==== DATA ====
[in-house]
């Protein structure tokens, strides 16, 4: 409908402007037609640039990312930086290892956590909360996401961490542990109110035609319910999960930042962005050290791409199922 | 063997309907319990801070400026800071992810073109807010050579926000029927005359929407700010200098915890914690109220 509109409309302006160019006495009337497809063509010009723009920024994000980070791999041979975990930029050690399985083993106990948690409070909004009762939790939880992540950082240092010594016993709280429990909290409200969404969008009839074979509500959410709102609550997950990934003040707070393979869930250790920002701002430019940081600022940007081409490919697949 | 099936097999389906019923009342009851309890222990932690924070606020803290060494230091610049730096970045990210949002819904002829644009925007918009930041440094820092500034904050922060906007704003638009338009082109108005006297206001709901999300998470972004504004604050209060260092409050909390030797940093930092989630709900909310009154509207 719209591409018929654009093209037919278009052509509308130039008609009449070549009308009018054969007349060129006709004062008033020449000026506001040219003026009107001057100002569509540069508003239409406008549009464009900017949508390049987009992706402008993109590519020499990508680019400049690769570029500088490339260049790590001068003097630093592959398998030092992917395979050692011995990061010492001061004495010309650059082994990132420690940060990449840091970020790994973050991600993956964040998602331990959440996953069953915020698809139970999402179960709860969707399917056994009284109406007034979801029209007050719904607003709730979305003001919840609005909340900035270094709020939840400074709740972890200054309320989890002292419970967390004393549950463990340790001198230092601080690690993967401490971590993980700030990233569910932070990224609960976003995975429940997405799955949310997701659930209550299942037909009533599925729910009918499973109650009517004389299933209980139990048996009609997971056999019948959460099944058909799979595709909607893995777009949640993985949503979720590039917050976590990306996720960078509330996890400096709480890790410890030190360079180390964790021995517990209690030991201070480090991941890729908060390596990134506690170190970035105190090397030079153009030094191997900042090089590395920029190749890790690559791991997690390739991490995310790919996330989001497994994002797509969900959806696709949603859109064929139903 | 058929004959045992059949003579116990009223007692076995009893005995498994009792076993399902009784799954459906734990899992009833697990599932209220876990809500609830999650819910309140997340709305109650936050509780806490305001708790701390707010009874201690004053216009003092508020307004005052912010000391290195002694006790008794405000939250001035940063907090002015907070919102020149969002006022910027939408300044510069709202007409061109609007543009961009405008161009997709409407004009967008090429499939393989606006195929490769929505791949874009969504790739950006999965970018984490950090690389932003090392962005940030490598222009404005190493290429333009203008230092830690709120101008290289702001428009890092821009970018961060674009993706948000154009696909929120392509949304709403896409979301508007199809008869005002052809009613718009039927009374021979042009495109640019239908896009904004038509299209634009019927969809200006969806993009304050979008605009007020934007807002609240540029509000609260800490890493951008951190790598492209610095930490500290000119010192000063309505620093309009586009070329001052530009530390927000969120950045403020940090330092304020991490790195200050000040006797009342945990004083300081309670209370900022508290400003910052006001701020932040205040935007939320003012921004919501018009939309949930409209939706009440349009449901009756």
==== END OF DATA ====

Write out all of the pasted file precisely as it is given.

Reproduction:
[in-house]
């Protein structure tokens, strides 16, 4: 409908402007037609640039990312930086290892956590909360996401961490542990109110035609319910999960930042962005050290791409199922 | 063997309907319990801070400026800071992810073109807010050579926000029927005359929407700010200098915890914690109220 509109409309302006160019006495009337497809063509010009723009920024994000980070791999041979975990930029050690399985083993106990948690409070909004009762939790939880992540950082240092010594016993709280429990909290409200969404969008009839074979509500959410709102609550997950990934003040707070393979869930250790920002701002430019940081600022940007081409490919697949 | 099936097999389906019923009342009851309890222990932690924070606020803290060494230091610049730096970045990210949002819904002829644009925007918009930041440094820092500034904050922060906007704003638009338009082109108005006297206001709901999300998470972004504004604050209060260092409050909390030797940093930092989630709900909310009154509207 719209591409018929654009093209037919278009052509509308130039008609009449070549009308009018054969007349060129006709004062008033020449000026506001040219003026009107001057100002569509540069508003239409406008549009464009900017949508390049987009992706402008993109590519020499990508680019400049690769570029500088490339260049790590001068003097630093592959398998030092992917395979050692011995990061010492001061004495010309650059082994990132420690940060990449840091970020790994973050991600993956964040998602331990959440996953069953915020698809139970999402179960709860969707399917056994009284109406007034979801029209007050719904607003709730979305003001919840609005909340900035270094709020939840400074709740972890200054309320989890002292419970967390004393549950463990340790001198230092601080690690993967401490971590993980700030990233569910932070990224609960976003995975429940997405799955949310997701659930209550299942037909009533599925729910009918499973109650009517004389299933209980139990048996009609997971056999019948959460099944058909799979595709909607893995777009949640993985949503979720590039917050976590990306996720960078509330996890400096709480890790410890030190360079180390964790021995517990209690030991201070480090991941890729908060390596990134506690170190970035105190090397030079153009030094191997900042090089590395920029190749890790690559791991997690390739991490995310790919996330989001497994994002797509969900959806696709949603859109064929139903 | 058929004959045992059949003579116990009223007692076995009893005995498994009792076993399902009784799954459906734990899992009833697990599932209220876990809500609830999650819910309140997340709305109650936050509780806490305001708790701390707010009874201690004053216009003092508020307004005052912010000391290195002694006790008794405000939250001035940063907090002015907070919102020149969002006022910027939408300044510069709202007409061109609007543009961009405008161009997709409407004009967008090429499939393989606006195929490769929505791949874009969504790739950006999965970018984490950090690389932003090392962005940030490598222009404005190493290429333009203008230092830690709120101008290289702001428009890092821009970018961060674009993706948000154009696909929120392509949304709403896409979301508007199809008869005002052809009613718009039927009374021979042009495109640019239908896009904004038509299209634009019927969809200006969806993009304050979008605009007020934007807002609240540029509000609260800490890493951008951190790598492209610095930490500290000119010192000063309505620093309009586009070329001052530009530390927000969120950045403020940090330092304020991490790195200050000040006797009342945990004083300081309670209370900022508290400003910052006001701020932040205040935007939320003012921004919501018009939309949930409209939706009440349009449901009756």